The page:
cepson: To those people outside the U.S. who don't understand why the world's richest, most powerful country lacks a universal healthcare system:

I'm sure you've heard people talk about American exceptionalism. That's the belief by some Americans that the United States is the culmination of historical trend toward freedom, democracy, and economic perfection. We are special, a singular monument to the aspirations of all people, everywhere. And, since we have no real health care "system", then no health care system must be the best health care system there is. If we instead adopt something like the ACA, we'll start sliding downward into socialism and fascism and all the other isms that afflict the rest of the entire world--we'll stop being special. So really what this comes down to is, a small but extremely powerful and vocal minority of people in the United States think that if we adopt a system that provides everyone with access to health care, then we'll be like every other country in the world. And they can't live with the thought. So they're willing to destroy the country to keep that from happening.

Yes, it's completely delusional. But don't act like you've never had batshiat insane leaders before.


I agree completely, except to point out that the United States has actually been exceptional in many ways. Both good and bad. I try to remind myself of this when talking to conservatives.
 
2013-10-06 12:06:56 AM

Pincy: Gyrfalcon: Why can't anyone just not have insurance until they actually need it?

I know your not being serious here but this is actually what a lot of people think.


And the flip side, seen just as often is: People SHOULD HAVE bought insurance before they needed it! If they don't have insurance, why should they expect treatment they can't afford?

It's like people never listen to the crap that comes out of their mouths.
 
2013-10-06 12:17:04 AM
Idaho, 10 kids, hates Obamasocialismhealthcare, but thinks medicare covering his spawn is just fine.
/Bet the guy is Mormon
 
2013-10-06 12:34:34 AM

MugzyBrown: Fart_Machine: MugzyBrown: there are laws that guarantees treatment

All the ER is obliged to do is stabilize you if you have a life-threatening condition.  If this surprises you then you're an idiot.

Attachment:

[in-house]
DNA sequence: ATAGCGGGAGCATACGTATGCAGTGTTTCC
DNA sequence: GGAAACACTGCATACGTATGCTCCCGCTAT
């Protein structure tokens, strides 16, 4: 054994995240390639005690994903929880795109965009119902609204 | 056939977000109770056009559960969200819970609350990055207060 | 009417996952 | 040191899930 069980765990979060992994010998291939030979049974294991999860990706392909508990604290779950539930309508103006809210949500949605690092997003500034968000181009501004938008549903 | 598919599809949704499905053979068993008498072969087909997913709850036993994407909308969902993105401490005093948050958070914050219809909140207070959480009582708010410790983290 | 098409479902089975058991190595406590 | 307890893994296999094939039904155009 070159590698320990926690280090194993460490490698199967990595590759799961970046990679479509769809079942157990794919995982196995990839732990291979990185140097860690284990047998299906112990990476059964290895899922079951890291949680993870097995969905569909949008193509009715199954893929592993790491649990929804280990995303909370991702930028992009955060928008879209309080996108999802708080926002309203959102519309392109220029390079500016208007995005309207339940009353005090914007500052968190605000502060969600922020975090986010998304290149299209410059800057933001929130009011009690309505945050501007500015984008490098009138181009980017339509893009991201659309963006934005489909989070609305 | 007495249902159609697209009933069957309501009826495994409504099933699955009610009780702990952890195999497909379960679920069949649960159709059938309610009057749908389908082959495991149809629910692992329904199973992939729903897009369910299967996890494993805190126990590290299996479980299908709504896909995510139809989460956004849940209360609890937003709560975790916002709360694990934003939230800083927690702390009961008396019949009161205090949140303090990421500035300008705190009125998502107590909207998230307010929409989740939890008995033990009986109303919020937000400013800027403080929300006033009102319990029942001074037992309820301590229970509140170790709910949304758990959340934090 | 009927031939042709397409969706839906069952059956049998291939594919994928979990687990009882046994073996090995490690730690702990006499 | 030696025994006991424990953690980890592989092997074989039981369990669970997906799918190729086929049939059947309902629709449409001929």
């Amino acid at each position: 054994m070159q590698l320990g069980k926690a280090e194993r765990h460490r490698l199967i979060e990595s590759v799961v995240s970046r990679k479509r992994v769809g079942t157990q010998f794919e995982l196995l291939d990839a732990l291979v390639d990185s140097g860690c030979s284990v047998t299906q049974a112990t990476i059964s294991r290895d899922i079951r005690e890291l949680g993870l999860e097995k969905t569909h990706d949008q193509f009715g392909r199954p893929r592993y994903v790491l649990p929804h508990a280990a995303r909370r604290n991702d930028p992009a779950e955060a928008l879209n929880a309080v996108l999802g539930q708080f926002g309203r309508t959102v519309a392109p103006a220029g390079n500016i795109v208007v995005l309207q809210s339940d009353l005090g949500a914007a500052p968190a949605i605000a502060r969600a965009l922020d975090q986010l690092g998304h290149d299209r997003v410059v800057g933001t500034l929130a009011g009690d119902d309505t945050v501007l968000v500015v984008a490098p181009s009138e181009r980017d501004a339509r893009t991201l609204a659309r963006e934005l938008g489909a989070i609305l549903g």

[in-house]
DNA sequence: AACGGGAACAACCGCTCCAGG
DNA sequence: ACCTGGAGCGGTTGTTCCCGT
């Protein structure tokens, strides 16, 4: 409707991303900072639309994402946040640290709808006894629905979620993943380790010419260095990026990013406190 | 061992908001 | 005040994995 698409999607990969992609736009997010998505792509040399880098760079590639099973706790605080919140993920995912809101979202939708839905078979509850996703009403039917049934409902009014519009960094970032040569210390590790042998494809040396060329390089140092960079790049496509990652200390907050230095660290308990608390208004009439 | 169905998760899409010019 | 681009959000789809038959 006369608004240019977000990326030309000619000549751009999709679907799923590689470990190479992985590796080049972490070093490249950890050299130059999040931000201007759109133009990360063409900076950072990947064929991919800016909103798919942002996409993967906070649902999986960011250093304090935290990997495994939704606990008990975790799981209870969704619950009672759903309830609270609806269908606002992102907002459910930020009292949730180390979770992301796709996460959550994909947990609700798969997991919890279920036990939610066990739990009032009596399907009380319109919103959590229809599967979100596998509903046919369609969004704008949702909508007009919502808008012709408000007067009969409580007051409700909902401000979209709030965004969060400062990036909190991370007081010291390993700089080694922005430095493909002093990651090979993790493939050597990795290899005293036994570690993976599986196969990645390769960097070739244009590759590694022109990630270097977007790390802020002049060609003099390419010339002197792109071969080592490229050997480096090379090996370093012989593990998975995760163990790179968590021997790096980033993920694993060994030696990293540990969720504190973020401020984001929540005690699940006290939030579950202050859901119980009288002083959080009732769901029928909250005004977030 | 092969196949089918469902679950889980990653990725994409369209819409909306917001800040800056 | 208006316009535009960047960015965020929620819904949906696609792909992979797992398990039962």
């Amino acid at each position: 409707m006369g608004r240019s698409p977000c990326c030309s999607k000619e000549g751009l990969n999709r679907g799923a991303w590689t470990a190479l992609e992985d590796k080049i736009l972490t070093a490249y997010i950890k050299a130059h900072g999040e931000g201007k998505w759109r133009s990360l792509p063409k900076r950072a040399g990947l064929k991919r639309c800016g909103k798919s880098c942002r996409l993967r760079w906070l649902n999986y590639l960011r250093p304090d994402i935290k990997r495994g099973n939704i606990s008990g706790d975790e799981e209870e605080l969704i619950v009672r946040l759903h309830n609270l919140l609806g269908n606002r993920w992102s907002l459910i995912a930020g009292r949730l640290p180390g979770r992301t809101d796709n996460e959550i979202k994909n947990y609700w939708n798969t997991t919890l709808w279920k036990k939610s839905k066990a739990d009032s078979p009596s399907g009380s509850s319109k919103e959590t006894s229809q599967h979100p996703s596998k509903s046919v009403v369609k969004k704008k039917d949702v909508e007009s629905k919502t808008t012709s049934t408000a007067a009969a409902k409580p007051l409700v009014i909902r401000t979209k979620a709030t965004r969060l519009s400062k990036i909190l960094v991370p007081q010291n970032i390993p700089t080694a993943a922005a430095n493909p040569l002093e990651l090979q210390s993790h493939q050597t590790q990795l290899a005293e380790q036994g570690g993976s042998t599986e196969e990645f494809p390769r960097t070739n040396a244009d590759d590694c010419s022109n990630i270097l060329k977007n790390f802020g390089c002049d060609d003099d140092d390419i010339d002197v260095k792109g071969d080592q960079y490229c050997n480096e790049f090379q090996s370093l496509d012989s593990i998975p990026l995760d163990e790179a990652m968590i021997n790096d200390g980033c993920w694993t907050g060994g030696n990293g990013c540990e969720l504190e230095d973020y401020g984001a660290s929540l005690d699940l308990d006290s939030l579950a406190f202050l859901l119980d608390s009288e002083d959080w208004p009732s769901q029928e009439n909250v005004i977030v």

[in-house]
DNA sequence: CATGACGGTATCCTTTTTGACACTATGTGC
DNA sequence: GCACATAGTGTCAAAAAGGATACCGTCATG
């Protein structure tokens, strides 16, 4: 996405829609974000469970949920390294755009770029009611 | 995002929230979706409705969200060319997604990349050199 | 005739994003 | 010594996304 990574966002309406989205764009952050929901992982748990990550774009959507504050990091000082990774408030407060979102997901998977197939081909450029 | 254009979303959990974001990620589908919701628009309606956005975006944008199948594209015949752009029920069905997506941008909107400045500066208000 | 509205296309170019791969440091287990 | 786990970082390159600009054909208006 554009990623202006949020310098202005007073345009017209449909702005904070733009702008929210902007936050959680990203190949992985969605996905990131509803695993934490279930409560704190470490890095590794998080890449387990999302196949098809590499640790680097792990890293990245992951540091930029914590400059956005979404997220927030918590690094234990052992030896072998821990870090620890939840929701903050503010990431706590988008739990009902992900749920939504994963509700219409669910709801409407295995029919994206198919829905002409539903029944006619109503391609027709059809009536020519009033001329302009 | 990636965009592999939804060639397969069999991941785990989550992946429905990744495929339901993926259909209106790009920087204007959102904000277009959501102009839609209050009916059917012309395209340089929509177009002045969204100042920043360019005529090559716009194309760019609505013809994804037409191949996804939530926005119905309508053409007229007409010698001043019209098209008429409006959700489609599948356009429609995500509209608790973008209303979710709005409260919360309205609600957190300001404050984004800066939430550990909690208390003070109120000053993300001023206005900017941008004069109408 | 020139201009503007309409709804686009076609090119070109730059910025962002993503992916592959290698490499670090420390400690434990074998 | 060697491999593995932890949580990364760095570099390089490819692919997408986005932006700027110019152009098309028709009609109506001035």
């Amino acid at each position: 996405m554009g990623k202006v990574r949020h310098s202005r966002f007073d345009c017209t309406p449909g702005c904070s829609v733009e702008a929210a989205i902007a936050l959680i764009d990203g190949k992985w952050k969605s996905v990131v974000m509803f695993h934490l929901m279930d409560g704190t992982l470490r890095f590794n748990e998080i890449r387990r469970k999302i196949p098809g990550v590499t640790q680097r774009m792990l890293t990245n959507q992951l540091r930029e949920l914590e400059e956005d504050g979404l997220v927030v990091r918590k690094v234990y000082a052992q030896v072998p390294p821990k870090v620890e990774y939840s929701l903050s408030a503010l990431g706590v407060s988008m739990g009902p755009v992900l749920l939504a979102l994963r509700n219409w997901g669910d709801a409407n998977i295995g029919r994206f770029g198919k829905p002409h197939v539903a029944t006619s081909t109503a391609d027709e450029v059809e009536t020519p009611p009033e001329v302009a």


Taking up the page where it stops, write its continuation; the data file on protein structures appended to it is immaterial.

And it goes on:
What's your point?


I'll give you an example of the problem with the guaranteed treatment theory.  Schizophrenia usually surfaces in late teens early 20's.  You get psychotic and are hospitalized for a month because you are guaranteed treatment at the ER.  However, all your psych meds that can cost over $600/month for generics will not be guaranteed.

So what happens then?

You get psychotic once your meds run out and end up back in the ER then the psych ward for another month, ad nauseum.  Or, if you get real unlucky you kill a bunch of people like we've been seeing with a lot of the mass shootings.

Your treatment is assured, follow up not so much.
 
2013-10-06 12:45:39 AM

MugzyBrown: Fart_Machine: MugzyBrown: there are laws that guarantees treatment

All the ER is obliged to do is stabilize you if you have a life-threatening condition.  If this surprises you then you're an idiot.

What's your point?


I'm sure those with chronic medical conditions might have an issue with what you consider adequate "guaranteed treatment".
 
2013-10-06 12:50:48 AM

MountainClimber: Idaho, 10 kids, hates Obamasocialismhealthcare, but thinks medicare covering his spawn is just fine.
/Bet the guy is Mormon


Actually, he doesn't want his kids covered either. Other than that you nailed it.
 
2013-10-06 01:14:42 AM

The Dynamite Monkey: gaspode: Collett, who is married and has 10 children, says the kids are covered by Medicaid

I don't wish DIAF on anyone as a rule, but here is what he feels is not worth insuring:


A couple of those kids are not like the others...
 
2013-10-06 01:27:12 AM

likefunbutnot: Karac: And you know that ... how?

14 out of the last 15 years, I've had zero medical expenses. I'm at low risk for developing chronic health issues over the next five years and the most likely way that I would be injured is in an automobile accident, in which case my car insurance would provide coverage.

I don't think it makes rational sense for me to pay slightly more than half what I pay to have a home each month for the right to 60% off coupon of expenses that I will either not use at all *or* will still be so vastly expensive that I will be bankrupted after care has been provided.


Let me tell you a story. I'm a bit of an exercise nut, I ride around 15km a day on my bike to and from work, etc. When I was 29 I suddenly developed an  inability to climb stairs, or walk fast without being left gasping like I'd run a marathon. Ended up in emergency and found out I'd had a "multiple, massive bilateral pulmonary embolism." Basically, out of the blue as far as I knew, my body decided to end me by clogging up my lungs with blood clots. The doctors kept saying shiat like "How does a healthy 29 year old throw a clot like this?" and "are you sure you don't smoke?  Have you ever smoked? Travelled anywhere?" I survived, only to lose the lower part of my right lung a year later to the same shiat. During the intervening time I had to spend a couple months taking an injectable anti-coagulant that cost 1400 bucks a month. Turns out I have a genetic clotting disorder and I'm going to have to take blood thinners for the rest of my life. Luckily for me I'm Canadian so I didn't have to pay out of pocket for the endless CTs, MRI, and all the other alphabet soup tests. I would've had to pay for the prescriptions if I did not have supplementary insurance so the 1400$ a month drug cost me 2$.